Just loaded the photography trial and it says 7 days only? I am pretty sure I am going to purchase, but would like to take advantage of the full trial,
I feel that educators expecting their students to use free trials is talking the mickey. Though I have heard of educators issuing cracked versions. They should be struck off.
Very disappointing to see that the Lightroom/Photoshop trial is now 7 days from the expected 30 days.
I currently use ACDSee Ultimate to manage my 10's of thousands of images. ACDSee performs very well as a DAM (digital assets management) program and is substantially cheaper then Adobe. However, from reading reviews and blogs I've had Lightroom/Photoshop envy for sometime and want to take a serious look at the Adobe industry standard to see if I should make the switch. Some blogs say that the ACDSee's DAM works better/faster than Adobe's, but the image editing/retouching is much better with Adobe, something that I am very interested in.
However, with an evaluation period of only 7 days the decision is likely made for me - stay with ACDSee. I'm not going commit myself to an expensive annual subscription just for testing purposes.
I have not used ACDsee so cannot compare with Photoshop/Lightroom, but programs don't get to be market leaders just because they come from big name companies they also need to prove themselves in a working environment. Many of us here think 7 days is too short to adequately assess the software, but others look on it as rather like watching a trailer for a movie on YouTube-you tend to know if you will like it very quickly. You can in fact get a three week free trial by a slightly surreptitious method -simply run your seven day trial and when it expires subscribe to the Photographic plan at $10/month. Use the product for 13 days and then cancel. Adobe have a no quibble money back guarantee in these circumstances and will refund your $10 to whatever credit card you used.
It would have been nice to know this before I installed it to get ready for when I can use it next week.
take a look at my post in this thread from 21st September.
I just downloaded the 2017 Indesign Trial, which it said upon startup that I have 7 days to use it. My laptop battery power ran out just after I opened it so I had to reopen the programme half an hour later. Now it says my trial has expired after being in the programme for 5 mins prior to my laptop shutting down! Can anyone help me as to how I can reactivate this trial? I cant see anythin in the creative cloud pop up box?
Make sure that your system clock is set correctly.
I run a business out of my house and am here almost all the time and 7 days isn't enough to decide if I like a program, let alone try and figure out the basics if it is something I've never used. I will move away from all Adobe products if this is the case, I downloaded a 7 day trial of Premiere because I was looking at trying out some different video software and I have never used any Premiere Product prior to this. My trial then ended 2 days early and customer service couldn't even help me, and because of this I never even got a chance to use it. Customer Service then told me to actually PURCHASE it so I could continue trying it and then ask for my money back in 14 days. Um, but sorry no, a software company that doesn't know how to manage a trial properly or know how to extend a trial correctly? I'm not gonna now pay you to mess up even further than you already have.... Hopefully it decreases their sales, and maybe they'll see the stupidity, but I doubt it. I am not a Hollywood director or anything so I can accomplish my videos and am happy with Corel anyway and its cheaper so I can't complain.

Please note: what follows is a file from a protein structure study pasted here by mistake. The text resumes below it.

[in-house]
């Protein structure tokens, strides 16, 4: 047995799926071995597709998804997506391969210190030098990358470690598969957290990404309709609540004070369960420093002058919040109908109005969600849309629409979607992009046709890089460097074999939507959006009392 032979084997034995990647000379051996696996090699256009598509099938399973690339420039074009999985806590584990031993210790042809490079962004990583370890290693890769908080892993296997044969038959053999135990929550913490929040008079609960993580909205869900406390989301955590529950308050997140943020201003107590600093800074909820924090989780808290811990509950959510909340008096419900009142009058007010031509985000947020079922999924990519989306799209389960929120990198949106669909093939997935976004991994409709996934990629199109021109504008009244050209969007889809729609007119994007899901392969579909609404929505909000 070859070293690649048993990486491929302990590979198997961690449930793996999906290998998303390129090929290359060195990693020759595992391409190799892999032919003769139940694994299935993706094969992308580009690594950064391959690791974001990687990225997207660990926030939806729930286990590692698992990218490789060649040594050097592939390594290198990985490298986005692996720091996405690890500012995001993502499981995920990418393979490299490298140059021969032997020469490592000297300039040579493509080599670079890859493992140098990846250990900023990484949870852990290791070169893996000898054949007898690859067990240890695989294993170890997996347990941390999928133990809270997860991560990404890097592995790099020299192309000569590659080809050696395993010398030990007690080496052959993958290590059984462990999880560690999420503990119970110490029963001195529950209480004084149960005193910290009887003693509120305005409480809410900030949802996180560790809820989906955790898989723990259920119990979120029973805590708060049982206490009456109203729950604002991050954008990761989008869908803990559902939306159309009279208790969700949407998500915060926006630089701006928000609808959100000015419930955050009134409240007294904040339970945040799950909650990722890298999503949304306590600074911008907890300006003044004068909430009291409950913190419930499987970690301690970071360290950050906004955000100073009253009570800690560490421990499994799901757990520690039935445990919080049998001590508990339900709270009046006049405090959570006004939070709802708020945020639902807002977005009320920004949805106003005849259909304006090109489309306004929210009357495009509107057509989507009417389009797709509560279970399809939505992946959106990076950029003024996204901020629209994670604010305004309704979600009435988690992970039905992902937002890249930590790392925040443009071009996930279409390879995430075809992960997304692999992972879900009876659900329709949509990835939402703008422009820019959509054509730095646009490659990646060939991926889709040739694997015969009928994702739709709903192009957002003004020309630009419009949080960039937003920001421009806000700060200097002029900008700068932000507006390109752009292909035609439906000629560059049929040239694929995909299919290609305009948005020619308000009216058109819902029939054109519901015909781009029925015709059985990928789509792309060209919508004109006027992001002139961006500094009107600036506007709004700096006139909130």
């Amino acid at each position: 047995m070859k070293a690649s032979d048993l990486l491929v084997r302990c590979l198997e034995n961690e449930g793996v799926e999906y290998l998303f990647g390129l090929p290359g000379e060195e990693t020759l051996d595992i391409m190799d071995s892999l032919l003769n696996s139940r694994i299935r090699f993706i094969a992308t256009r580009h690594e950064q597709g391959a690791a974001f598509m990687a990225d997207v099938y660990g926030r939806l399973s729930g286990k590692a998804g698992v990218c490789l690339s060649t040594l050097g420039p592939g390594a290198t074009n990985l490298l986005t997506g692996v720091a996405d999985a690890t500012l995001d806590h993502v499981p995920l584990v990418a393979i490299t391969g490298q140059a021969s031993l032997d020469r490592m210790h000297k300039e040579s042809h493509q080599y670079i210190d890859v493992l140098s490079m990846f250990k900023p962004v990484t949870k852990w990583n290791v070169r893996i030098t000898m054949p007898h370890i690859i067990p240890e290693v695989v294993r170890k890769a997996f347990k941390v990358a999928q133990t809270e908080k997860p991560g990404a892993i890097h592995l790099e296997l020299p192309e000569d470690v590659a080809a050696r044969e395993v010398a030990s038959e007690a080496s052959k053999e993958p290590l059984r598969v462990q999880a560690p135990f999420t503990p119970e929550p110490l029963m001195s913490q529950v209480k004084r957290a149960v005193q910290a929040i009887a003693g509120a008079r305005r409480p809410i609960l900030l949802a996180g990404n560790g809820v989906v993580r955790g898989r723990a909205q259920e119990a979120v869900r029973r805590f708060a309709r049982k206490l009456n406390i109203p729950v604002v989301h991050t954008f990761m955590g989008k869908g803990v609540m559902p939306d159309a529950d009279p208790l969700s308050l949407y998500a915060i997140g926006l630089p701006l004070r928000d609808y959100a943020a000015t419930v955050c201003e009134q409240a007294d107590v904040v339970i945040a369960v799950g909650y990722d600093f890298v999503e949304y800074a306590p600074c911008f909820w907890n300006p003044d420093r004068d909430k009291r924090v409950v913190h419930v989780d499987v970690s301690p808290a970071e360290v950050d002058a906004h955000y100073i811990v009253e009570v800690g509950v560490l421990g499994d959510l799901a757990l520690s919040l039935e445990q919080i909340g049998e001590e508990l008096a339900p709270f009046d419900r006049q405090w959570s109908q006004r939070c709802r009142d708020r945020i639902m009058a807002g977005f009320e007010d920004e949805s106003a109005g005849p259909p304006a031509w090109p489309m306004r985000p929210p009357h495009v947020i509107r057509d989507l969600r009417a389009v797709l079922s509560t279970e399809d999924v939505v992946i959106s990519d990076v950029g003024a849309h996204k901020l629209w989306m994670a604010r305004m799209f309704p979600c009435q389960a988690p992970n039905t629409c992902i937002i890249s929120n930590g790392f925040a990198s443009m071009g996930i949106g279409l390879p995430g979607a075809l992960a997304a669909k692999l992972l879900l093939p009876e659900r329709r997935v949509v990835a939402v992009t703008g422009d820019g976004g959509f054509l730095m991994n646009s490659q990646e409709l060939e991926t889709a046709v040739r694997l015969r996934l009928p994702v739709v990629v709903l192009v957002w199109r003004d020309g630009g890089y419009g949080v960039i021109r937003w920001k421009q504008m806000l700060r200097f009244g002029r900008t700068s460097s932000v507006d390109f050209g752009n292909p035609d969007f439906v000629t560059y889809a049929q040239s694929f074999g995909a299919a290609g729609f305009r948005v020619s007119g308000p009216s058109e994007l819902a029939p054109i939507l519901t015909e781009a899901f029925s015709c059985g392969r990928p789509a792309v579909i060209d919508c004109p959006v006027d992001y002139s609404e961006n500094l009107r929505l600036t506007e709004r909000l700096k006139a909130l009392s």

I agree that 7 days is too short a time to evaluate software that can take years to learn before becoming competent. I would go for 14 days as that should be sufficient to get a flavour of what is on offer and know it installs properly with your hardware, but the trial period doesn't seem to have had any impact on sales with big increases in sales reported last year.
I think the reality is that if you are in the market with a real need for a photo-editor like Photoshop or a NLE like Premiere you will buy it irrespective of a trial being available. In the early days of personal computing there were no trials, if you needed Lotus 123 or Wordperfect you just bought it. What customer service told you is the best way to do it as you then get 21 days for free. The trial mechanism cannot be easily reset, if it could the pirates would learn the trick and piracy would be an even bigger problem than it already is-and that's bad enough.
I was in the market for video software, so adobe clearly doensnt know what their doing, but I was also shorted several days and looking at everything probably didn't even have 7 days because I didn't have my clock set right on my computer. I understand that trips the system but seriously not everyone has their clock set right, I just didn't have it set up to change with dlst and hadn't fixed it, cause I only go on my computer for certain things and don't rely on that clock. They should be able to tell the difference in a software product with having the clock set wrong or intentionally change it to scam days. Also maybe I am one of the few that takes the full 30 days but when I am legitimately deciding, it takes sometimes more than a week. I think the issue with adobe has less to do with trying software and more to do with the market that uses its product, that they cant tell the difference between the type of people that use their products. Many people especially in schools and businesses are taught their skills on adobe products and it is the norm, so of course people will decide in less than a week, I am a photoshop person and know how to use it so its not an issue, but when I start going into other products it takes me time to learn them and more than a week if I am comparing it to another product....
When I first got Photoshop 5, Adobe had Photoshop LE, a minimalist Photoshop that was replaced with Elements. If you wanted to play with the real deal, you could download the demo which had the Save and Print modules removed, but no time limit.
I don't know what to say about a 7 day demo, but for those new around here, we are volunteer forum help and have little say in Adobe's demo policies, whether we think they are fair or not.
I wonder if it would be reasonable to suggest a CS6 download for those who want 30 day tryouts?
It really is unfortunate that you have no say or ability to suggest changes, especially since you probably have a majority of the contact with actual customers and users. I don't have a problem using cs6 at all and probably what I will actually end up going to. I don't actually care for the pay as you go model myself and would prefer to go to a product that is paid for. I think the model that Adobe has gone to is unfortunate as not everyone wants to pay a monthly or yearly fee, this puts a ticking time clock on their products, which every software has at some level, but it can be done at our discretionary pace and not theirs.